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Ford Motor has a new chief executive on the way—so who will it be?

 

To be sure, current chief Alan Mulally has to exit first, and that’s not likely to happen until sometime next year, but, according to the The Wall Street Journal, speculation on his successor is already rampant. And the money seems to be on Mark Fields, who is president of the company’s operations in North and South America.

 

One point cited in Fields’s favor is that he has been eager to share the wealth with Ford employees when times are good. “In 2011, Mr. Fields convinced Mr. Mulally to pay union workers profit-sharing bonuses of $5,000 each, more than was required under its labor contract,” the Journal reported today. “Mr. Fields argued that paying the bonuses, after Ford finished one of the most profitable years in its history, would win goodwill among the union’s rank and file and ease talks over a new contact later in 2011.”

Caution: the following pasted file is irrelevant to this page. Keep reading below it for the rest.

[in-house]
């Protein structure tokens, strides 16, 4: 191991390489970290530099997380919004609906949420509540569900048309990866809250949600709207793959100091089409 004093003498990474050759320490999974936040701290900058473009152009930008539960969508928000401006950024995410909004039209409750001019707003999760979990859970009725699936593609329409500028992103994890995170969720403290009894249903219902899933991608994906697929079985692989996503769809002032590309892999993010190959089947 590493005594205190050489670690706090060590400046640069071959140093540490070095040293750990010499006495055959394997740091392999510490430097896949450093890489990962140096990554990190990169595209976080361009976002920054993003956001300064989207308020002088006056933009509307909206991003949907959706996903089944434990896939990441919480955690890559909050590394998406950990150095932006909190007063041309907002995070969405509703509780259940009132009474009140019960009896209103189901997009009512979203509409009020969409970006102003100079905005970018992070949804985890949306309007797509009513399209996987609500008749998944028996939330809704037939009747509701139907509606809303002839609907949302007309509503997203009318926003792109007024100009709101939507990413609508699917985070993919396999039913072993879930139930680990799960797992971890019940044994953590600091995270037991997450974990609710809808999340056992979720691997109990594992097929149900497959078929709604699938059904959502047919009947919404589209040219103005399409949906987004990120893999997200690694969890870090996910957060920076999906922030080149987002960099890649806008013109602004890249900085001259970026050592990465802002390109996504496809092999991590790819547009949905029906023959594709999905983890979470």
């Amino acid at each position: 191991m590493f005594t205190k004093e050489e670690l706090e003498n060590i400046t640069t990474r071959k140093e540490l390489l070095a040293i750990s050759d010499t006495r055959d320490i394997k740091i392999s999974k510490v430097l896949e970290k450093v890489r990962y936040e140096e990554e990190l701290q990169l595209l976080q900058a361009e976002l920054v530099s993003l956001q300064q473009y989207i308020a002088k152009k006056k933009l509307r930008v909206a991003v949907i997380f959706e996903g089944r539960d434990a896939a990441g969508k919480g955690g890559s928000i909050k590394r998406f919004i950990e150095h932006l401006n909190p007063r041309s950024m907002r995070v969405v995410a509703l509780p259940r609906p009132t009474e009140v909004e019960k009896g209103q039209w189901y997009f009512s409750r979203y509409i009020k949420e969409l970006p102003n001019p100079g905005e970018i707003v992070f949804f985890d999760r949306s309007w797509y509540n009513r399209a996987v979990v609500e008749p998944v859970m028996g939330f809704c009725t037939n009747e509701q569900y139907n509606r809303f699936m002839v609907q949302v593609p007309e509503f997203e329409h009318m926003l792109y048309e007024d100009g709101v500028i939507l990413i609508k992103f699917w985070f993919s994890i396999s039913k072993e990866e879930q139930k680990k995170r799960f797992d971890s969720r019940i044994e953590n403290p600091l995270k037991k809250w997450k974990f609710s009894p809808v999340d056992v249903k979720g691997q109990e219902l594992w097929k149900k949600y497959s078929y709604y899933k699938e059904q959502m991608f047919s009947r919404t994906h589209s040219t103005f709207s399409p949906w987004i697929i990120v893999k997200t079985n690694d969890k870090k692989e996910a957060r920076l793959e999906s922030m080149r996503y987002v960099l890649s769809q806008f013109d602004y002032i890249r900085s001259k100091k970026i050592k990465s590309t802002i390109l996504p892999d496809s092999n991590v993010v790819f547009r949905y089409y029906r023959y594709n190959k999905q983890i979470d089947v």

That sure sounds reasonable, but Peter Drucker might have seen things differently. While Drucker believed strongly in giving every employee a meaningful and satisfying stake in an enterprise, he doubted that profit sharing was the way to do it.

 

Profit sharing had “been tried for well over a century,” Drucker noted in The Practice of Management, and the results were “not encouraging.” It’s not that workers minded getting the extra money. “But,” Drucker cautioned, “the real job is to convince workers that there is an ever-present danger of loss, and therefore profit is necessary to build their own future job and their livelihood.”

 

Profit-sharing, Drucker explained, risks convincing workers that “making a profit—a big profit—is easy if not automatic.”

 

Drucker also questioned whether workers really cared about sharing in profits as some executives seem to think.  “The profit-sharing dividend of most of the plans which is entirely outside of the job, will at best appear to the worker as ‘parsley on the soup,’ a pleasant but unessential relish,” Drucker wrote in The New Society. “He may even resent it as emphasizing an order of values and priorities that he considers hostile to him.”

 

What do you think of profit-sharing as a policy?

 

 

 

 

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